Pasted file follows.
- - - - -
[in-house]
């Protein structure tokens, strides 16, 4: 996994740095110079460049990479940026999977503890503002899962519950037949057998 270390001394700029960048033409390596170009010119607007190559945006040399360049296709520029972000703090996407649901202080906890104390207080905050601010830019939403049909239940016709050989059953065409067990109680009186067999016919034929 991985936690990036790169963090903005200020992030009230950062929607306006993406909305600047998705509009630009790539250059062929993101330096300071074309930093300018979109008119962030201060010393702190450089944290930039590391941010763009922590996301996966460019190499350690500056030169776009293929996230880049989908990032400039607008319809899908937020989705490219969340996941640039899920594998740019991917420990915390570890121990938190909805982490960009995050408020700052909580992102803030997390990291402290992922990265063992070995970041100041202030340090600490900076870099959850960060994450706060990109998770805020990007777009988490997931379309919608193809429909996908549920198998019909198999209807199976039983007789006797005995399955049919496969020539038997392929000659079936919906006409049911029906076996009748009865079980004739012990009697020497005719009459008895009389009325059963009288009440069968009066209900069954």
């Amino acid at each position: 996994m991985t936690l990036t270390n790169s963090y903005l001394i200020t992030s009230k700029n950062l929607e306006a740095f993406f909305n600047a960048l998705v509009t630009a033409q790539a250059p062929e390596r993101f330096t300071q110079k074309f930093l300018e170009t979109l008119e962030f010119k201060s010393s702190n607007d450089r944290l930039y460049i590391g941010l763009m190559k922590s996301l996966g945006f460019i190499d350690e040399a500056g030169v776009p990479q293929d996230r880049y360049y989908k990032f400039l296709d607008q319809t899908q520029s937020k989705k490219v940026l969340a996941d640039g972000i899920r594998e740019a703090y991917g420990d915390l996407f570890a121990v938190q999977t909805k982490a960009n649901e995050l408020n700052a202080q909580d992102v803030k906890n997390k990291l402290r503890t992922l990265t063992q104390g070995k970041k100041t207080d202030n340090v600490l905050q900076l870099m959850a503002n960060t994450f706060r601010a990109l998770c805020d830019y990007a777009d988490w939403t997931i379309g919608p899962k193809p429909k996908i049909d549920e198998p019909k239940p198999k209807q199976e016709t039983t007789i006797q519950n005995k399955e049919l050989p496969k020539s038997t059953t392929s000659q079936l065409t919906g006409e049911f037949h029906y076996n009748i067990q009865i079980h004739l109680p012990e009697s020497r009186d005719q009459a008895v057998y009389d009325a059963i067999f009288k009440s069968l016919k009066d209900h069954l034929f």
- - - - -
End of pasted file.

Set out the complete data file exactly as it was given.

[in-house]
């Protein structure tokens, strides 16, 4: 996994740095110079460049990479940026999977503890503002899962519950037949057998 270390001394700029960048033409390596170009010119607007190559945006040399360049296709520029972000703090996407649901202080906890104390207080905050601010830019939403049909239940016709050989059953065409067990109680009186067999016919034929 991985936690990036790169963090903005200020992030009230950062929607306006993406909305600047998705509009630009790539250059062929993101330096300071074309930093300018979109008119962030201060010393702190450089944290930039590391941010763009922590996301996966460019190499350690500056030169776009293929996230880049989908990032400039607008319809899908937020989705490219969340996941640039899920594998740019991917420990915390570890121990938190909805982490960009995050408020700052909580992102803030997390990291402290992922990265063992070995970041100041202030340090600490900076870099959850960060994450706060990109998770805020990007777009988490997931379309919608193809429909996908549920198998019909198999209807199976039983007789006797005995399955049919496969020539038997392929000659079936919906006409049911029906076996009748009865079980004739012990009697020497005719009459008895009389009325059963009288009440069968009066209900069954």
């Amino acid at each position: 996994m991985t936690l990036t270390n790169s963090y903005l001394i200020t992030s009230k700029n950062l929607e306006a740095f993406f909305n600047a960048l998705v509009t630009a033409q790539a250059p062929e390596r993101f330096t300071q110079k074309f930093l300018e170009t979109l008119e962030f010119k201060s010393s702190n607007d450089r944290l930039y460049i590391g941010l763009m190559k922590s996301l996966g945006f460019i190499d350690e040399a500056g030169v776009p990479q293929d996230r880049y360049y989908k990032f400039l296709d607008q319809t899908q520029s937020k989705k490219v940026l969340a996941d640039g972000i899920r594998e740019a703090y991917g420990d915390l996407f570890a121990v938190q999977t909805k982490a960009n649901e995050l408020n700052a202080q909580d992102v803030k906890n997390k990291l402290r503890t992922l990265t063992q104390g070995k970041k100041t207080d202030n340090v600490l905050q900076l870099m959850a503002n960060t994450f706060r601010a990109l998770c805020d830019y990007a777009d988490w939403t997931i379309g919608p899962k193809p429909k996908i049909d549920e198998p019909k239940p198999k209807q199976e016709t039983t007789i006797q519950n005995k399955e049919l050989p496969k020539s038997t059953t392929s000659q079936l065409t919906g006409e049911f037949h029906y076996n009748i067990q009865i079980h004739l109680p012990e009697s020497r009186d005719q009459a008895v057998y009389d009325a059963i067999f009288k009440s069968l016919k009066d209900h069954l034929f």